When people see my photos, I often get quite good response - they are impressed by the photoshop work in some of the photos, and a couple of them are quite big setups. These photos have commercial value of some sort - at least, that's what I think. So why don't the big commercial agencies call me 8 times a day to book me to the world wide campaigns for Coca Cola and Sony?
And what about my portraits? They are pretty good - shouldn't everyone call me when they want a creative portrait done?
Do any of this sound famillar? Are you wondering why people aren't filling up your mail box with job offers? Maybe you should have a second look at your portfolio, and evaluate not only if the images are good, but if they really SELL.
This post is gonna focus on a couple of different genres - portraits, commercial and fashion - This is because I have experience with these genres, but also because there is more to this that just a good photo. I'm not trying to devaluate product and architectual photography, but if you make good photos of either, then you have what you need - a good photo of a model, doesn't nescecarily sell clothes.
So lets dive right into it - I'm gonna use a bunch of my own photos to illustrate and discuss, so tag along.
Above are two portraits (of some sort at least). The one on the left is quite simple 2 light setup, shot straight on with a grey background (toned a bit in post production). It's simple, and neither lighting or background steals too much from the portraited person.
The image on the right has seen a bit more extensive photoshop. A background has been added, 3 lights were used and it's a bit more flashy in general. But there is no contact with the person - the effects steal some of the attention, and it becomes an effect based image rather than a portrait of a person.
While the image on the right has more initial wow factor, it doesn't do the person just as a portrait - it simply does not tell the story about that specific person, and people sees that. If I wanted to sell myself as a portrait photographer, choosing images like the one on the right wouldn't serve me very good - at least not filling up a portfolio with them.
Here we see 2 fashion potraits of the same model and designer. Once again, the image on the left is a simple shot with 2 lamps, a white(ish) background and a model showing clothing. On the right, the same model in similar clothing is being bathed in photoshopped smoke and light, which has an effect - it makes for an interesting photo which might strike some as pretty cool. What it fails to do however, is to sell the clothing, and since this is fashion, it kinda defeats it's own purpose.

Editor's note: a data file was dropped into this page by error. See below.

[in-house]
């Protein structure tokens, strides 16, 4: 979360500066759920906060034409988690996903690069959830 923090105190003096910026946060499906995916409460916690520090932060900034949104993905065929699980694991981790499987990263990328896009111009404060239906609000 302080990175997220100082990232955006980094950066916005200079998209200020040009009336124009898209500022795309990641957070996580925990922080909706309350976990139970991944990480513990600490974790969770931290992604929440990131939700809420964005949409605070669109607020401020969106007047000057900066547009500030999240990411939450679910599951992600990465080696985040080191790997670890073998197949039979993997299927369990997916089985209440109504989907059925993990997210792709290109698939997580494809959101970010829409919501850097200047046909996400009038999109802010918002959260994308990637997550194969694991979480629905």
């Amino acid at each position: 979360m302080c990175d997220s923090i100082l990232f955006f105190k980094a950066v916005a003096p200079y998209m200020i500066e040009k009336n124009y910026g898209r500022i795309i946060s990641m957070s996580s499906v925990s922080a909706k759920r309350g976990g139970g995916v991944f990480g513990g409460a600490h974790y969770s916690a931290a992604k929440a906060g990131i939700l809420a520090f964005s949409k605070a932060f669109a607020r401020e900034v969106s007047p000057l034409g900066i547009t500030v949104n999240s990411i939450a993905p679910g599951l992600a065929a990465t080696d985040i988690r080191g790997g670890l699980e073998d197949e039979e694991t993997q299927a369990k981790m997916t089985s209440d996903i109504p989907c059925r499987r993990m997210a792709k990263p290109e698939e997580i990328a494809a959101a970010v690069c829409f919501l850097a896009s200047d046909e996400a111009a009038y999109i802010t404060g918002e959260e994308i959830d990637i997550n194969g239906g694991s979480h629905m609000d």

In a case like this, You have to, as the photographer (and retoucher) think of what the client want - in this case the designer or magazine. Let's say your website has 20 images on it, you should only need 5-7 images that shows what you're capable of in post production, unless that of course is your main focus.
Above is two different group portraits. Let's say that these are both family portraits of some sort. The top one actually is, while the bottom one is a group of dancers.
Which one of the two images work better? Probably the latter, right? Simplicity allows us to focus on the persons which it is all about. We wanna see the people in the photo, not hide them behind effects.
At this point, I've actually been harping on my own style. I tend to exaggerate on the post processing, but hopefully this can serve as an example to others. I do like when things gets pushed to the limit when it comes to post production, but it's not always the better thing to do - especially when it comes to portraits and fashion, which both have their own purposes.
The last two photos I'll have a look at, are the ones of the spartan in the streets of Copenhagen. The photo on the left has become one of my signature photos, and I count it amongst one of my all time favourites. In my eyes, these are both categorized as commercial photography, and while the photo on the left doesn't have a clear signal or purpose, the photo on the right shows our spartan in a very specific act - reading the newspaper, which easily translates into something with commercial value - this image should be easy to use in a commercial for the newspaper right?
In the genre of commercial photography, every trick in the book is allowed, especially when it comes to post production. I'm not saying you should exaggerate everything, but if it is done well, a heavily post processed image speaks very well with this genre. While the image on the right has a very clear message and is easily understandable, the image on the right has more of a wow factor - you tend to wanna stare at that longer, and when it comes to commercial photography, that's a very vital quality. Had it been a portrait, It would have been somewhat off, but as a commercial photo, it does what it does well.
I hope this has given an insight in some of the thoughts behind the different genres of photograhy that I work in, and what we all need to have in mind when planning, shooting and editing.